Any one who will turn to Miss Cobbe's essay will find an ample number of illustrations of the work of this latent intelligence, intelligence which, whether it succeeds or fails, performs all the duties of thought without giving us a single moment's distinct consciousness. Now, what Miss Cobbe infers from all this is, that under certain circumstances the brain works, as many of the nerves of the sensory ganglia work, automati- cally, and that this brain-work is no more identical with the work of the true self than the calculating machine by which Mr. Babbage performed abstruse calculations, or the logic-machine by which Mr. Stanley Jevons deduces the true inference from given premisses, is identical with the true self. What Miss Cobbe seems to think is, that the brain is really, more or less, of a thinking apparatus, which can be used by the soul ;.but which is quite distinct from the soul, and shows its distinctness by its separa- bility,—and by the difference in the tracks which it pursues when u nder the control of the will and when not under the control cf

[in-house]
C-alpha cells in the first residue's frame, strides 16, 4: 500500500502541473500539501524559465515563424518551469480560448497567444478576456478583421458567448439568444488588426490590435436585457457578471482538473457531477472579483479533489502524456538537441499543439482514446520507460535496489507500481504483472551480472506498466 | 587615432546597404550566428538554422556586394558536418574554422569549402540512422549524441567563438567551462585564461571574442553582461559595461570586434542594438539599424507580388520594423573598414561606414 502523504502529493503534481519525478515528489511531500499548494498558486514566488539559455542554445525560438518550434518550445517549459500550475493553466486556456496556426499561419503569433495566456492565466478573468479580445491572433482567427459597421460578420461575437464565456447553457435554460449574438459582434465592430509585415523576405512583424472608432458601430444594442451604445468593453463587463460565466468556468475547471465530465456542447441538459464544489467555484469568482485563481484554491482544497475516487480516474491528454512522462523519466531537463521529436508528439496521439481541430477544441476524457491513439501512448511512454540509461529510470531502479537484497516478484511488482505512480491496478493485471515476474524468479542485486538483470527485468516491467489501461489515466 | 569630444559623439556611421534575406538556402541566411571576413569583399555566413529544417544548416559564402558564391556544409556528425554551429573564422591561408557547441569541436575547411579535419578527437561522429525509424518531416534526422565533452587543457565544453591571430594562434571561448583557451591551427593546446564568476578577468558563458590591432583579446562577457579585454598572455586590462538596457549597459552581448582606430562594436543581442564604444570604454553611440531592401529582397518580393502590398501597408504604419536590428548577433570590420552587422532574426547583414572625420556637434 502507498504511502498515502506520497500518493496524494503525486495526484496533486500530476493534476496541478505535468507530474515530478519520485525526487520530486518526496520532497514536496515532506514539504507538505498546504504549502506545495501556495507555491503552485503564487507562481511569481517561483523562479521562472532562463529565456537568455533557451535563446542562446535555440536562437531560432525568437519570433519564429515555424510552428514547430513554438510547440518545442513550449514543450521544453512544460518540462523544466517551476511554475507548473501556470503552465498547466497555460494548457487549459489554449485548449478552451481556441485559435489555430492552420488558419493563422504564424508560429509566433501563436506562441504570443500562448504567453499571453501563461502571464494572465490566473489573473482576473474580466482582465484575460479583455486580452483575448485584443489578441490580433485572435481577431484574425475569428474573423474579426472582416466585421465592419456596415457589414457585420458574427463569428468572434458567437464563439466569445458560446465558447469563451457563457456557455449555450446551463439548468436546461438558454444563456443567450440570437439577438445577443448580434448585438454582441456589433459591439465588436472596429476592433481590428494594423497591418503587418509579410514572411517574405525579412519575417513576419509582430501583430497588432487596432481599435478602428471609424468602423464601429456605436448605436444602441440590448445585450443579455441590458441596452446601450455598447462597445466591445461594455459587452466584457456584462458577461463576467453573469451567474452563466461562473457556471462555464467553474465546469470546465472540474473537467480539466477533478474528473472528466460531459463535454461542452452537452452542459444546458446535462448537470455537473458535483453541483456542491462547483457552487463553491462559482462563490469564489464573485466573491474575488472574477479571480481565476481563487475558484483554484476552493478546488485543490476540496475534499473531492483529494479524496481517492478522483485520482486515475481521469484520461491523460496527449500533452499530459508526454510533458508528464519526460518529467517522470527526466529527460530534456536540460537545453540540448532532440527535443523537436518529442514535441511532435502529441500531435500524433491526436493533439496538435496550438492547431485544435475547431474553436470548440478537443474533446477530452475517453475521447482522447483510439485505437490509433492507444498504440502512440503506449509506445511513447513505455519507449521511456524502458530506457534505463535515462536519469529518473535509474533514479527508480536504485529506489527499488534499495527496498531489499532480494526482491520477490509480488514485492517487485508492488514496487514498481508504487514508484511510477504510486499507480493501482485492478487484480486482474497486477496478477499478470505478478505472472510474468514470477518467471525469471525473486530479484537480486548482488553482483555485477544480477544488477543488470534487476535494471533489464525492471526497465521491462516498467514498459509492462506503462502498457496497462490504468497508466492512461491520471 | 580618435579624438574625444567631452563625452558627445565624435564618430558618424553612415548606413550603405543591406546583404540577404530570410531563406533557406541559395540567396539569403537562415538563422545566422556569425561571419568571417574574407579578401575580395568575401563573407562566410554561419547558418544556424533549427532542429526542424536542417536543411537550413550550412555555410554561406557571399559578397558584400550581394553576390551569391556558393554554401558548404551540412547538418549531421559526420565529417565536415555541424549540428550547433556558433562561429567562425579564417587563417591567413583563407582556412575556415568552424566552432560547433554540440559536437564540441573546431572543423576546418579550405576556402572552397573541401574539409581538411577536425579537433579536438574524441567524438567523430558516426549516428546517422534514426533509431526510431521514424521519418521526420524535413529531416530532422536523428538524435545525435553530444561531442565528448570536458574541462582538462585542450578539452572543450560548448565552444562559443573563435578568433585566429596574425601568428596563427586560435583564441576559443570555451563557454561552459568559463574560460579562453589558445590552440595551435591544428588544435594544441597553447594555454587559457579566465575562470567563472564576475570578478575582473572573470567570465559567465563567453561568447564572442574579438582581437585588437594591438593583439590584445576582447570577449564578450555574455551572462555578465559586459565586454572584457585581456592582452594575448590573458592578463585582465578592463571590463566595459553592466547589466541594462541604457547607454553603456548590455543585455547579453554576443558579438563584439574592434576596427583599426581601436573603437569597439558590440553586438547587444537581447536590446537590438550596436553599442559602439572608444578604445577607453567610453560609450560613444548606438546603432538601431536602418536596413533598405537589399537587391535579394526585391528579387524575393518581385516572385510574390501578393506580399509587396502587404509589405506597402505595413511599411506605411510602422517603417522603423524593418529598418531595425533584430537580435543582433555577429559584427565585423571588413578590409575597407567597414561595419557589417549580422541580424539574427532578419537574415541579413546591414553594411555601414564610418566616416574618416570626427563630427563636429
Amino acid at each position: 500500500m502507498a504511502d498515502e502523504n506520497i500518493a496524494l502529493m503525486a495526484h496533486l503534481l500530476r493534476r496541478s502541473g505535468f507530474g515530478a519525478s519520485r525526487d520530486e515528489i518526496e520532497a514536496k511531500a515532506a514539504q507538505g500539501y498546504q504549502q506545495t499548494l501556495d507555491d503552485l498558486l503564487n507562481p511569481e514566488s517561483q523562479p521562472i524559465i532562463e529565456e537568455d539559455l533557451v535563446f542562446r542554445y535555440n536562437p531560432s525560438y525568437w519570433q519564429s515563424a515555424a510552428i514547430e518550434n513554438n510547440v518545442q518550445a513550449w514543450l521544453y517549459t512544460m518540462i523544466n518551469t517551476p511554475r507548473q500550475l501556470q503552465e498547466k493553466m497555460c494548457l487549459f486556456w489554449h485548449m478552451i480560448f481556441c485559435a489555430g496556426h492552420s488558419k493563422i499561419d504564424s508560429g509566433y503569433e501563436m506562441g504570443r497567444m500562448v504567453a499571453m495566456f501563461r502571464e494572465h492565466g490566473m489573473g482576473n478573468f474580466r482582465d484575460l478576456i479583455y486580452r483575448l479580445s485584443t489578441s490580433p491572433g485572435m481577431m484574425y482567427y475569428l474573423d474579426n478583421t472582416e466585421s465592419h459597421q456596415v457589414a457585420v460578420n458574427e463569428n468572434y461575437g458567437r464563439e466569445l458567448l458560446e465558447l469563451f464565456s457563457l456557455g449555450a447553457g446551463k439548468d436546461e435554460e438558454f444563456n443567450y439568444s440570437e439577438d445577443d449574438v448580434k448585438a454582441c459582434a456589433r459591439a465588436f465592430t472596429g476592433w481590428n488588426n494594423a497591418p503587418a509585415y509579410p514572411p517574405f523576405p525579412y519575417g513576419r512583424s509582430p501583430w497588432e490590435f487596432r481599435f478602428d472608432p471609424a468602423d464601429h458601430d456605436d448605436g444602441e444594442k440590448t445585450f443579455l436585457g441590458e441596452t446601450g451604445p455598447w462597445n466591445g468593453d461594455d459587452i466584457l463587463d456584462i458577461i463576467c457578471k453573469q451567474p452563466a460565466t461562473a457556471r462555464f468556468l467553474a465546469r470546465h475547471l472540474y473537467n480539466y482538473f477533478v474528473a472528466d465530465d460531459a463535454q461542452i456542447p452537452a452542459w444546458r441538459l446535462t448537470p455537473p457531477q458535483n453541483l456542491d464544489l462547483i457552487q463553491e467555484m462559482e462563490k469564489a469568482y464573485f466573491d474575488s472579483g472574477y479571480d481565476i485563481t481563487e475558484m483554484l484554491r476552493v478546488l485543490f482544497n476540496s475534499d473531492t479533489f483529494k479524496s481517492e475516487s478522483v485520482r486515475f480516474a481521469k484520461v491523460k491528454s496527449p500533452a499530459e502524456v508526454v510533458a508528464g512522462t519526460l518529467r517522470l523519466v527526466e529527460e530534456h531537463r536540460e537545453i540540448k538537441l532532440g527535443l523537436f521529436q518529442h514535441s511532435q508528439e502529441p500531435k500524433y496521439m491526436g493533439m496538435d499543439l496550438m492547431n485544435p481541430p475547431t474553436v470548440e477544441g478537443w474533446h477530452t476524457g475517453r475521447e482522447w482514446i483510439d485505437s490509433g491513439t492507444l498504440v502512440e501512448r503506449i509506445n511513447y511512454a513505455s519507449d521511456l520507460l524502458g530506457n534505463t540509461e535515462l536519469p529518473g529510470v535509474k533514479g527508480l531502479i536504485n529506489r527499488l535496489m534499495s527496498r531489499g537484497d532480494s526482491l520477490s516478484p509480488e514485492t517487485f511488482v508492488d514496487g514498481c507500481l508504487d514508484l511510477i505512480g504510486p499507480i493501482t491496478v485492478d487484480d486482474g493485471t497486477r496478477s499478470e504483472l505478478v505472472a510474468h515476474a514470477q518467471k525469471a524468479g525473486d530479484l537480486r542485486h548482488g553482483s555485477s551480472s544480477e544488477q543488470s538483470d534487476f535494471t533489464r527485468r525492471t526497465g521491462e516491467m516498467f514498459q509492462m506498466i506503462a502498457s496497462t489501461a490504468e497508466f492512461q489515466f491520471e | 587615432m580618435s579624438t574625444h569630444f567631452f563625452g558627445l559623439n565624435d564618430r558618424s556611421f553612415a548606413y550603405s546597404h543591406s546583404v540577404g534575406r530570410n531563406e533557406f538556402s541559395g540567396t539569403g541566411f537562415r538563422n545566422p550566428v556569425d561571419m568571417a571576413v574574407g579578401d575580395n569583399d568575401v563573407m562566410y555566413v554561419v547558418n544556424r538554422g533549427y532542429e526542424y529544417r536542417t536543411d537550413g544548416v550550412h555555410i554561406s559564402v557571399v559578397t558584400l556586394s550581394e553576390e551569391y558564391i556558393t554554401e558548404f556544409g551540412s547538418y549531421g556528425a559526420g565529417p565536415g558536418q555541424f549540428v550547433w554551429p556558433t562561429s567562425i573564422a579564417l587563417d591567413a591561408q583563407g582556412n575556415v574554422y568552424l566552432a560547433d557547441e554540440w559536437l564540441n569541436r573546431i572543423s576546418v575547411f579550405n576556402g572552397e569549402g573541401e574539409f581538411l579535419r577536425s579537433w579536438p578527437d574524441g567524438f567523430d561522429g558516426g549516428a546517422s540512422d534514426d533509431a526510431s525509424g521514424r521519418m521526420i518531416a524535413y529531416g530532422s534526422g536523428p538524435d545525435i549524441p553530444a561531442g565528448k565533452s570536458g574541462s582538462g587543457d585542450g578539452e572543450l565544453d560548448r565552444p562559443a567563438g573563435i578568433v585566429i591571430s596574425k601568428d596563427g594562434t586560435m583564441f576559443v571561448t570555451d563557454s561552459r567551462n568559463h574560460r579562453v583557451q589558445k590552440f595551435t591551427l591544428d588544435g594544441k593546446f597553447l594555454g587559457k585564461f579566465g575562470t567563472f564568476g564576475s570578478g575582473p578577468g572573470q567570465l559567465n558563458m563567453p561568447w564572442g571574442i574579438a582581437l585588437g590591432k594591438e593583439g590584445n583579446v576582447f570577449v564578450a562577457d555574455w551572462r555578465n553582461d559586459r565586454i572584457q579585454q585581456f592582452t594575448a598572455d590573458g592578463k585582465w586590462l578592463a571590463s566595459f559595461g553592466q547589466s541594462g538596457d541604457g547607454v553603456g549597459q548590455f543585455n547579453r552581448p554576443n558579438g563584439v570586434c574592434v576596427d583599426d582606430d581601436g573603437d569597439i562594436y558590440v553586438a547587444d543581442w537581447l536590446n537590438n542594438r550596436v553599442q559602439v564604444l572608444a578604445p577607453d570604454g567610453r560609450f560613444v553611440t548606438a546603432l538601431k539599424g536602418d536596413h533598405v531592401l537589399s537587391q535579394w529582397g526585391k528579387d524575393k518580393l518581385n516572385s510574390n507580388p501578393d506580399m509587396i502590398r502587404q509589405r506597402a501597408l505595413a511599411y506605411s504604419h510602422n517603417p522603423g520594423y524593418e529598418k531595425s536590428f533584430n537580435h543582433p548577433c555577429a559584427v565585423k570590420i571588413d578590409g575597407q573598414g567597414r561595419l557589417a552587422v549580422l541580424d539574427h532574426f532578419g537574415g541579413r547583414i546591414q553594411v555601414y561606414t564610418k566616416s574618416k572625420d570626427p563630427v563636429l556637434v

the will. The relation of the brain to the will Miss Cobbe re- presents to us as analogous to the relation of the horse to its rider ; "there are two kinds of action of the brain, the one Automatic, and the other subject .to the will of the Conscious Self, just as the actions of a horse are some of them spontaneous, and some done under the compulsion of his rider. The first order of actions tends to indicate that the brain 'secretes thought ;' the second order (strongly contrasting with the first) shows that besides that automatically working brain, there is another agency in the field under whose control the brain performs a wholly different class of labours."